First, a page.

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Who's Tracking You?

The cover story for the January 2009 issue of Popular Mechanics magazine is a piece I wrote about ways marketers, or even stalkers, can track people through technologies many of us use every day.

Here's a snippet from that piece:

"Free Web services aren't free," says Gregory Conti, a computer science professor at the United States Military Academy at West Point. "We pay for them with micropayments of personal information. Users aren't entirely oblivious to the fact that information is being collected, and they're doing a cost-benefit analysis, but they're not thinking long-term."

pmpriv.jpg

Even those who take the time to read a Web site's privacy policy may not realize how many companies have access to their data. That's because most Web sites pull advertisements, snippets of code and other content from a number of third-party sources, any one of which may track the visitor and use the data in a manner that differs from the host site's data-collection policies. "When you visit msnbc.com, you're actually visiting 16 third-party sites, 10 of which are from different companies," Conti says, referring to the secondary content of providers and advertisers whose data make up the page. "You're really dealing with the lowest common denominator privacy policy when many sites are involved."

In the interest of full disclosure, washingtonpost.com also pulls ads from many different locations (using the Firefox add-on "noscript" will actually show you how many). washingtonpost.com's privacy policy is here.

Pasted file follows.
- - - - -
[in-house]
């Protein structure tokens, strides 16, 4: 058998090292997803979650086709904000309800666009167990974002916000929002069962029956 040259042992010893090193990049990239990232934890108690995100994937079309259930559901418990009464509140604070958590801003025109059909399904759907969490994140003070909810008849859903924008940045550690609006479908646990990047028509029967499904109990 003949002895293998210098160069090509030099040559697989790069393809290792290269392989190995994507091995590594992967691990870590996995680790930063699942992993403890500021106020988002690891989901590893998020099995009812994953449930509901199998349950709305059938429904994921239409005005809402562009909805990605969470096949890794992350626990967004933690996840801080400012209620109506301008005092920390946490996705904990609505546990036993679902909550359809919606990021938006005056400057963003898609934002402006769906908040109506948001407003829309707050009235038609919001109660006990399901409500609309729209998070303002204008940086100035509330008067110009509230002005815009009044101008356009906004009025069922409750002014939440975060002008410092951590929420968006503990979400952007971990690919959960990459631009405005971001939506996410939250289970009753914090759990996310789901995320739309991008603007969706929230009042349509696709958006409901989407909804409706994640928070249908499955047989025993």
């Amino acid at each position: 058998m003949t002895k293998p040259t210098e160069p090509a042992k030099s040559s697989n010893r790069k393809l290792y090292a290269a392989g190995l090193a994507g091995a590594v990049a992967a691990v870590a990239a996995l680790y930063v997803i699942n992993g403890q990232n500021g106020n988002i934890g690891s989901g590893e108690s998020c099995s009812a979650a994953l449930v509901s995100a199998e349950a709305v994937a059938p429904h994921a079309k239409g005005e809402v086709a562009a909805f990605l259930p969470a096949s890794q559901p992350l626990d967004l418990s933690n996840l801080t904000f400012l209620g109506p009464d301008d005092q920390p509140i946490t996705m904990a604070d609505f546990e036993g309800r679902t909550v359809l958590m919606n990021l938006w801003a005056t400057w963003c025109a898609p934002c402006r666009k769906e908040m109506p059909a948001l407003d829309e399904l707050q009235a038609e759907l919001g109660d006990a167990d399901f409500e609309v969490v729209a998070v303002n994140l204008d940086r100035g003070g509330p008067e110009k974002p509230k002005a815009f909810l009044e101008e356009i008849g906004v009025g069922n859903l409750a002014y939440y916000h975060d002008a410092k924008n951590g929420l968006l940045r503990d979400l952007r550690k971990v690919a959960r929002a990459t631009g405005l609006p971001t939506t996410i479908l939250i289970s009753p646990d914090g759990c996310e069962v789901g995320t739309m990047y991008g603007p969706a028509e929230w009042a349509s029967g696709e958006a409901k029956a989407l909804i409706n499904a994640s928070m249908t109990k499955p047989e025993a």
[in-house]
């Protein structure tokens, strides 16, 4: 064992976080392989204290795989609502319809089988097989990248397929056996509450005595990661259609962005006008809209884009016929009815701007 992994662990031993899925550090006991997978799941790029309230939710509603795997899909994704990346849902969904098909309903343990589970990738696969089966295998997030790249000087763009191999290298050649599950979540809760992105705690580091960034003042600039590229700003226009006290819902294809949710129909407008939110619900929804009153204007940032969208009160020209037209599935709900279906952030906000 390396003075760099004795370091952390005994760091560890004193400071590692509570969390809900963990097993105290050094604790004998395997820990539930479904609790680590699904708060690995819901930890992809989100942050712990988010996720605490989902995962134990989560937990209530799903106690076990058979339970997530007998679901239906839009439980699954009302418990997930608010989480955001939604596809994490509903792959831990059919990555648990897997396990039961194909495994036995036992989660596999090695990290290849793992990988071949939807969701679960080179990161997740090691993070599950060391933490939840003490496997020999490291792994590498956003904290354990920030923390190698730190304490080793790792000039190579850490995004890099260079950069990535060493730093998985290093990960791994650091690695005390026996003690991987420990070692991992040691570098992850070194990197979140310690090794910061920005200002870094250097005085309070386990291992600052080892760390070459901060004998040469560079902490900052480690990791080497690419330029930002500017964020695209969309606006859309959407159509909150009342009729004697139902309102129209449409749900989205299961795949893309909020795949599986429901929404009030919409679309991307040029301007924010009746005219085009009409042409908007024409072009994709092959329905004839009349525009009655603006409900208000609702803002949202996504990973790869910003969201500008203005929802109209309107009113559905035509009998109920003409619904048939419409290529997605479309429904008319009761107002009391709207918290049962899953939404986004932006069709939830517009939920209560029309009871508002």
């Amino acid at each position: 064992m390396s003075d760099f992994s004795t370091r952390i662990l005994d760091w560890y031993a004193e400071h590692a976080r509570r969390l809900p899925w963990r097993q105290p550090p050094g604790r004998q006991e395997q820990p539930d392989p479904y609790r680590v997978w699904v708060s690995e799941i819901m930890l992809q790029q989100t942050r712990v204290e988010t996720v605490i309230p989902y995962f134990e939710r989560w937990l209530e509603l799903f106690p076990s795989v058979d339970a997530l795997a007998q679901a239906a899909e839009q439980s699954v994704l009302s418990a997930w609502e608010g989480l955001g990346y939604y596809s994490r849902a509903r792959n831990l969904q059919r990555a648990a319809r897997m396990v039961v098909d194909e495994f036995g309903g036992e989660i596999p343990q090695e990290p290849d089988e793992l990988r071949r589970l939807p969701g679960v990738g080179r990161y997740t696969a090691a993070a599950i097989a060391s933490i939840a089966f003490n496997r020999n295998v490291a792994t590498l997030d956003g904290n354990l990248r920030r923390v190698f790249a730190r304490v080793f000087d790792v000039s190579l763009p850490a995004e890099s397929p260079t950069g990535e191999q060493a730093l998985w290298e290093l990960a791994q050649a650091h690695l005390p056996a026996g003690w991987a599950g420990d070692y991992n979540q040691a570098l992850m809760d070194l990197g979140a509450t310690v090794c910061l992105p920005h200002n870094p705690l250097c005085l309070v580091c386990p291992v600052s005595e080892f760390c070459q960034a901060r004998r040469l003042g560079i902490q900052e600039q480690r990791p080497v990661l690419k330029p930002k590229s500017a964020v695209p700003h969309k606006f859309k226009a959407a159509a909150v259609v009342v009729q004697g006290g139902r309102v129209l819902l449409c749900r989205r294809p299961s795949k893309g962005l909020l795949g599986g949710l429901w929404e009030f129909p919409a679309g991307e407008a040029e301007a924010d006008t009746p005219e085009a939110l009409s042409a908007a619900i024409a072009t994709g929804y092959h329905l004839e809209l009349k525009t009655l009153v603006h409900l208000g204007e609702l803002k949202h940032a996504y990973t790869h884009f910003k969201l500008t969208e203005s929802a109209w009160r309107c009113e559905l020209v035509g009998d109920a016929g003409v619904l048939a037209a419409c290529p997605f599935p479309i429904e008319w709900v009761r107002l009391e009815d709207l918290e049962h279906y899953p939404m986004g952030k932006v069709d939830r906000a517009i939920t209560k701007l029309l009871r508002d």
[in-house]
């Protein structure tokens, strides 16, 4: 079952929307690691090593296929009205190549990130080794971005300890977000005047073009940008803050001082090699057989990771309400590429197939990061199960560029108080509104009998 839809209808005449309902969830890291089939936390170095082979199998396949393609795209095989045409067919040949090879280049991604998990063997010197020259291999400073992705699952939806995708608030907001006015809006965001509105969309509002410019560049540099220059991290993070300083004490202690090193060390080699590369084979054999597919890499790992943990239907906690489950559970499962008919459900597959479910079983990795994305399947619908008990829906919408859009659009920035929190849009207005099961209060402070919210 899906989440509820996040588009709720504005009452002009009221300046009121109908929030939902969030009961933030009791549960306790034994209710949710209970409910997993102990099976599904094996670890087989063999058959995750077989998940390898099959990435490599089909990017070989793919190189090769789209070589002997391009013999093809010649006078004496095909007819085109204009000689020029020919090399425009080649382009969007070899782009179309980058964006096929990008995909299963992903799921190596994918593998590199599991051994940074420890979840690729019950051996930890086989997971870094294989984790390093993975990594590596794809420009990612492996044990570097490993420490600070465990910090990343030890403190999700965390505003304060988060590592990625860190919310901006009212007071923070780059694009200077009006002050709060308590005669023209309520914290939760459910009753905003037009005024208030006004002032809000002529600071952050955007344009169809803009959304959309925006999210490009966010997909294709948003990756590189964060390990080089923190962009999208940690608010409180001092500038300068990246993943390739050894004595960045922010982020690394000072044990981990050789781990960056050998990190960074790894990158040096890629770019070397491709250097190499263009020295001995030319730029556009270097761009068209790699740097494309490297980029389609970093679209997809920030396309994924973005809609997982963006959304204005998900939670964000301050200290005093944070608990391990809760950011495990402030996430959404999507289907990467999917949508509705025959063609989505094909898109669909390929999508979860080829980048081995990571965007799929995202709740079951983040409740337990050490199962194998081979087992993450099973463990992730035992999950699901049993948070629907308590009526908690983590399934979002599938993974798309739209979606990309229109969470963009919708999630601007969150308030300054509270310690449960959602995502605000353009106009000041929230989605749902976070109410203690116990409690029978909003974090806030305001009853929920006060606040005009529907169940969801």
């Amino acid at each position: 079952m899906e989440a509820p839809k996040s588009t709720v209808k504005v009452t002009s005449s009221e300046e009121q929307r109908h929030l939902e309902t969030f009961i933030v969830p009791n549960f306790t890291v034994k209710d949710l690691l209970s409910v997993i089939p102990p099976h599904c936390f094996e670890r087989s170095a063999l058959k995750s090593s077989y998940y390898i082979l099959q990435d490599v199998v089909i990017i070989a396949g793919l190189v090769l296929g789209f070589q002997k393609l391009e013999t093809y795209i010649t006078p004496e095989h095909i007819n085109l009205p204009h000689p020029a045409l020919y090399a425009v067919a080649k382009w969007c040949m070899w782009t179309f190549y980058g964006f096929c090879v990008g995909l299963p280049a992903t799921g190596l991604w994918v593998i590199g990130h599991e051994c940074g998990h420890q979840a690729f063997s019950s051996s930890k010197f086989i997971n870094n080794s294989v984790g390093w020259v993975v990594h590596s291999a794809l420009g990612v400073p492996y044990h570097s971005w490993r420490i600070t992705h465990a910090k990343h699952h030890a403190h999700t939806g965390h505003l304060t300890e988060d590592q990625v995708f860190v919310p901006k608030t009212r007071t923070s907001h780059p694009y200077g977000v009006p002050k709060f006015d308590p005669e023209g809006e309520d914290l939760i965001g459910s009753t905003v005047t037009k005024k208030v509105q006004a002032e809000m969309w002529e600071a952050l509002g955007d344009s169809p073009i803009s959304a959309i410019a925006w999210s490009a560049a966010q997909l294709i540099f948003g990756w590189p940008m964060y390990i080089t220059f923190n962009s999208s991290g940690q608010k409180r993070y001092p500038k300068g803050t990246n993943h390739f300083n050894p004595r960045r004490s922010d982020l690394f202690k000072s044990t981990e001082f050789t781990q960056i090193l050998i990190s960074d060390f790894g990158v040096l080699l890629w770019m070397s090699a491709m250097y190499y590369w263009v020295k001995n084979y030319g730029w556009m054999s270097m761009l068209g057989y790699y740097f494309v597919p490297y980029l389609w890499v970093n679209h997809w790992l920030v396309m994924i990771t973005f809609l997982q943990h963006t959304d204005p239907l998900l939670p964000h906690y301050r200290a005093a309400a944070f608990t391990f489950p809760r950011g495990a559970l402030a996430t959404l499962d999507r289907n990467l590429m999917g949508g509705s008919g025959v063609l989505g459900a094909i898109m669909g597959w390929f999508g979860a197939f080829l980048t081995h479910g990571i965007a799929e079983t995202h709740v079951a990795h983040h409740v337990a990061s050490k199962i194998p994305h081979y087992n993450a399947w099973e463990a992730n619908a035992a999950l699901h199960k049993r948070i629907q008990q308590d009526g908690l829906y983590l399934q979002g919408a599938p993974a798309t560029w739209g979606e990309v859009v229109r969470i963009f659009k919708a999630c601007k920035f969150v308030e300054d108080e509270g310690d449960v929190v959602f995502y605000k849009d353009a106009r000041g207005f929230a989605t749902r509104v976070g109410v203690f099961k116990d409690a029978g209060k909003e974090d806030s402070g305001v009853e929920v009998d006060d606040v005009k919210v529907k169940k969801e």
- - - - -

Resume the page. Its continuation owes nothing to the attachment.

I believe it is important for people to understand the privacy implications of the technologies they use, and the article touches on some of the more pervasive technologies in use today.

The full story is online here.

By Brian Krebs  |  December 12, 2008; 10:12 AM ET
Categories:  From the Bunker , Safety Tips , Web Fraud 2.0  
Save & Share:  Send E-mail   Facebook   Twitter   Digg   Yahoo Buzz   Del.icio.us   StumbleUpon   Technorati   Google Buzz   Previous: Retail Fraud Rates Plummeted the Night McColo Went Offline
Next: Microsoft: Big Security Hole in All IE Versions

Comments

Internet Explorer's problems are not unique confined to IE.

Most websites uses cross-scripts which they don't monitor nor control.

Anyone who surfs without NoScript is open to all sorts of malicious scripts.

NoScript even detects and stops keyboard redirectors. No browser has that type of security natively!

NoScript is the only safe way to surf, no matter what browser you're using.

Posted by: perspectoff | December 16, 2008 1:22 PM | Report abuse

The comments to this entry are closed.

 
 
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